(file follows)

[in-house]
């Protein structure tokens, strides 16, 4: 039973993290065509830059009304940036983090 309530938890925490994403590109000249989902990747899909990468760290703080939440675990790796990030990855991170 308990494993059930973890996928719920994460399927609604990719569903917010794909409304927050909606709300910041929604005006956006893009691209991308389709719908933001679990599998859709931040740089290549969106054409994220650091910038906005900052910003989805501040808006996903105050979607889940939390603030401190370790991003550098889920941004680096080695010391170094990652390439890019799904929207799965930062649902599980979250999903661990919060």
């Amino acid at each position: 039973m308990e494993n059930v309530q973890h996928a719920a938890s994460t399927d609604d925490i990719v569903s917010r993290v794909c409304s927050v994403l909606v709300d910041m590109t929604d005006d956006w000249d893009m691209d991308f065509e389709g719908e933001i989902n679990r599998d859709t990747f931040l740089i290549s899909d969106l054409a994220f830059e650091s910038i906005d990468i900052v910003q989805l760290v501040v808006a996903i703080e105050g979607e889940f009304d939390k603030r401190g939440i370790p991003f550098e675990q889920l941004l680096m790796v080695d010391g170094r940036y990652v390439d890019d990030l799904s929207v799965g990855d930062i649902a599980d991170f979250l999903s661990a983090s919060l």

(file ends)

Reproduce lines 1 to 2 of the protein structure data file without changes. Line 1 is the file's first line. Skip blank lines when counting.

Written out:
[in-house]
């Protein structure tokens, strides 16, 4: 039973993290065509830059009304940036983090 309530938890925490994403590109000249989902990747899909990468760290703080939440675990790796990030990855991170 308990494993059930973890996928719920994460399927609604990719569903917010794909409304927050909606709300910041929604005006956006893009691209991308389709719908933001679990599998859709931040740089290549969106054409994220650091910038906005900052910003989805501040808006996903105050979607889940939390603030401190370790991003550098889920941004680096080695010391170094990652390439890019799904929207799965930062649902599980979250999903661990919060």